27/03/2017 - 14:09

Influence radiates from centre of power

27/03/2017 - 14:09


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SPECIAL REPORT: A small group of ministers and backroom advisers close to Mark McGowan will set the agenda for the new state government.

Roger Cook, Rita Saffioti, and Ben Wyatt will be key ministers in Mark McGowan’s government.

A small group of ministers and backroom advisers close to Mark McGowan will set the agenda for the new state government.

There’s an old adage that a government with half a dozen really good people is well placed to succeed, so it is instructive to realise how few really good performers were in Colin Barnett’s ousted government.

It is possible, however, to identify six people who will be pivotal to the performance of the McGowan Labor government.

This small group will be central to the task of setting and implementing the government’s strategy, and dealing with challenges like the state’s dire financial positon and the pressure that will be applied by powerful unions and other interest groups.

First and foremost is the 49-year-old premier.

Mark McGowan, who is factionally non-aligned, has won power after 20 years in parliament and five years as opposition leader, and also brings ministerial experience to the job.

His key lieutenants include Ben Wyatt, who has the all-important Treasury portfolio and, somewhat surprisingly, the energy portfolio.

Another key figure is Planning and Transport Minister Rita Saffioti, who has 20 years’ experience as an economic and political adviser to Labor leaders, including former premiers Geoff Gallop and Alan Carpenter.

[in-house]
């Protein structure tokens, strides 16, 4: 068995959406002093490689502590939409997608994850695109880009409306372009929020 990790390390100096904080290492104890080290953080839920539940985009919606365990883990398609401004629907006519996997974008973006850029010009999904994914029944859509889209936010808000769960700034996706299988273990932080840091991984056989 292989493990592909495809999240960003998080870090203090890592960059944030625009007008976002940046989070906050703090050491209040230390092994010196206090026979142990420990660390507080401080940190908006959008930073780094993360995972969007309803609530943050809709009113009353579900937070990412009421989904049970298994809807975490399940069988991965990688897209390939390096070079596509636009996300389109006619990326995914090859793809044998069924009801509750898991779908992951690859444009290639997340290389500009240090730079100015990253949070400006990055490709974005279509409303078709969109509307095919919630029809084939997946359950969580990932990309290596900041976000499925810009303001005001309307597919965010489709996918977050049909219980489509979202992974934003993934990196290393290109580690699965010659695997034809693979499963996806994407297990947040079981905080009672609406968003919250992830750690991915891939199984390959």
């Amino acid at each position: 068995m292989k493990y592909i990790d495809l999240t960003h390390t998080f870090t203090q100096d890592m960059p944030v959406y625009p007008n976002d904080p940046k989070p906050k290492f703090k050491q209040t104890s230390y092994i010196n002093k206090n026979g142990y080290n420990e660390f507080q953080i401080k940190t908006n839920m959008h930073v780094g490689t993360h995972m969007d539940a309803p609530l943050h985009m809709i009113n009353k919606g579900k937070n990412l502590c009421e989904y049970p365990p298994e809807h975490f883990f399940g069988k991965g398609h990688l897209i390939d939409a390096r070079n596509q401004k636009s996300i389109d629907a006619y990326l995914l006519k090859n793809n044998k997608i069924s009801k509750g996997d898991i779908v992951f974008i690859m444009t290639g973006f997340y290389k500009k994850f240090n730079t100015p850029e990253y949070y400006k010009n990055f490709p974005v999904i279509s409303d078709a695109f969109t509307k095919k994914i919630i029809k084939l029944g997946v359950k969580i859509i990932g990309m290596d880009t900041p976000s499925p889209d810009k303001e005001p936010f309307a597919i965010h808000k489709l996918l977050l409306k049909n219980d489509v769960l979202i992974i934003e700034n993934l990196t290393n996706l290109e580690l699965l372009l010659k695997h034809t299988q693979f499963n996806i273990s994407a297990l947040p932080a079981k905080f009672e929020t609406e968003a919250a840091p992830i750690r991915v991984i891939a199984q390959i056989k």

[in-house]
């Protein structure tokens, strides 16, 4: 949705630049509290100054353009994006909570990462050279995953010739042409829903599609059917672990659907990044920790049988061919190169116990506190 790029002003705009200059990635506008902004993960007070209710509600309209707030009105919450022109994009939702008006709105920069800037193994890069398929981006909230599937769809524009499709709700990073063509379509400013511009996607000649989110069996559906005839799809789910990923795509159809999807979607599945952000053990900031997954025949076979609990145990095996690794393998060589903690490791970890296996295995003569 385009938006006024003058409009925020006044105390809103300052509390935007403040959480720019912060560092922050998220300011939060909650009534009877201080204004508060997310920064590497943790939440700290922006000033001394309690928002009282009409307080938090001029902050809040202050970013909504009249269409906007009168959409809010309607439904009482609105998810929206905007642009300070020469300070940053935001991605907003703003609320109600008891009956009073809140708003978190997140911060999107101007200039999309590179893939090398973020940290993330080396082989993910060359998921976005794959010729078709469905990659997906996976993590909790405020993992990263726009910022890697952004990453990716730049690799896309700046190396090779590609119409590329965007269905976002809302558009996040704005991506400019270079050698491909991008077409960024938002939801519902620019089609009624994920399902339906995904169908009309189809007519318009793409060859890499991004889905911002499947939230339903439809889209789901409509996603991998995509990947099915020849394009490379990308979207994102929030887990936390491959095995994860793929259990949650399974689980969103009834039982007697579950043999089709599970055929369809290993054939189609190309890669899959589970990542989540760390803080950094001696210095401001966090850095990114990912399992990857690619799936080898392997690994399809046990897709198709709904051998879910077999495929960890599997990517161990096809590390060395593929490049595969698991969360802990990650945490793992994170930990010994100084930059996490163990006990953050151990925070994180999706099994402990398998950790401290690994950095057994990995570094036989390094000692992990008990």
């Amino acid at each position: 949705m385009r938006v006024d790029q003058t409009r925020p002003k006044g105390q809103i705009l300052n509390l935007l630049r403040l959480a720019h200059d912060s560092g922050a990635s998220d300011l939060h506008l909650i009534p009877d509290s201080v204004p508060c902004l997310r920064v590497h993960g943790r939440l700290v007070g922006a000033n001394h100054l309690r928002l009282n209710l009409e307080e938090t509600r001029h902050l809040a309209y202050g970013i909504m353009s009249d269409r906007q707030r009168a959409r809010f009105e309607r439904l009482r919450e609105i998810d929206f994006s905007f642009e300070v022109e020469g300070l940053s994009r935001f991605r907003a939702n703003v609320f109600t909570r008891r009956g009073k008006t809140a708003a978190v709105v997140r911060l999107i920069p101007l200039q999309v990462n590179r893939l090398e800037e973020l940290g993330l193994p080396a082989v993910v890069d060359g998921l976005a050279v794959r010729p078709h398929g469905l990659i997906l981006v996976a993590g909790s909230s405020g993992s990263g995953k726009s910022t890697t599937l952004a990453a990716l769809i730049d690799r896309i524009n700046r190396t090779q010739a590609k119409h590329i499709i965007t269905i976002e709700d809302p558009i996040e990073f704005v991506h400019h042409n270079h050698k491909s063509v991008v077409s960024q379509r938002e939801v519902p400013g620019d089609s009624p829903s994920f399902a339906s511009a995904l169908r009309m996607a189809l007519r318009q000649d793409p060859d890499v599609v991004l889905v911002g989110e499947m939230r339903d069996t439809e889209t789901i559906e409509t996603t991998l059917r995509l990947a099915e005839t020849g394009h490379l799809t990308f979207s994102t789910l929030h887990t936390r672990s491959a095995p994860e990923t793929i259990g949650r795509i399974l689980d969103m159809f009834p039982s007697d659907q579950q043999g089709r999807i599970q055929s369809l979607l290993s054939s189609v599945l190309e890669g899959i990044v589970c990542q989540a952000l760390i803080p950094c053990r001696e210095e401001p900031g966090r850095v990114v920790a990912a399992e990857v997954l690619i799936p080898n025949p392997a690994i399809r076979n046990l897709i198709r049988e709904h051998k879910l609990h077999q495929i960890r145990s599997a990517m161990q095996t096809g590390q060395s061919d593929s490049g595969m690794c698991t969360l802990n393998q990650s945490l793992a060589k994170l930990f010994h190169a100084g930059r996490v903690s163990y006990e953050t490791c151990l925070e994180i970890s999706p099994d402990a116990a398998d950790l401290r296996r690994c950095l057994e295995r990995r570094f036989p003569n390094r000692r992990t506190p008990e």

As deputy premier, health minister and a leading figure in the dominant left faction, Roger Cook will also be a major player in the new government.

Education Minister Sue Ellery is another key person.

Like Mr Cook, she is a member of the left faction and aligned to the powerful United Voice union, but more significantly is considered very close to the premier, having accompanied him almost every day during the election campaign.

Also wielding enormous influence is the premier’s chief of staff, Guy Houston.

Like Ms Saffioti, he worked for former premiers Gallop and Carpenter, and has been chief of staff since Mr McGowan won the Labor leadership in 2012.

On election night, Mr McGowan made a point of thanking Mr Houston along with his deputy chief of staff, former unionist Jo Gaines, and communications director Daniel Pastorelli.

This trio will be key advisers and gatekeepers to the premier.

Most other ministers are yet to appoint their staff, with one of the exceptions being Mr Wyatt, who has hired former Woodside executive Roger Martin as his chief of staff.


Most ministers in the new government have little, if any, experience of government.

A notable exception is former planning and infrastructure minister Alannah MacTiernan, who has been given the delicate task of reshaping the Royalties for Regions program.

Her high public profile, force of personality, experience and strong backing from the premier suggests Ms MacTiernan will be an important player.

Other notable ministers, particularly for the business sector, include Paul Papalia, who is close to the premier, and Stephen Dawson, who is an important factional player through his affiliation with the Australian Manufacturing Workers’ Union.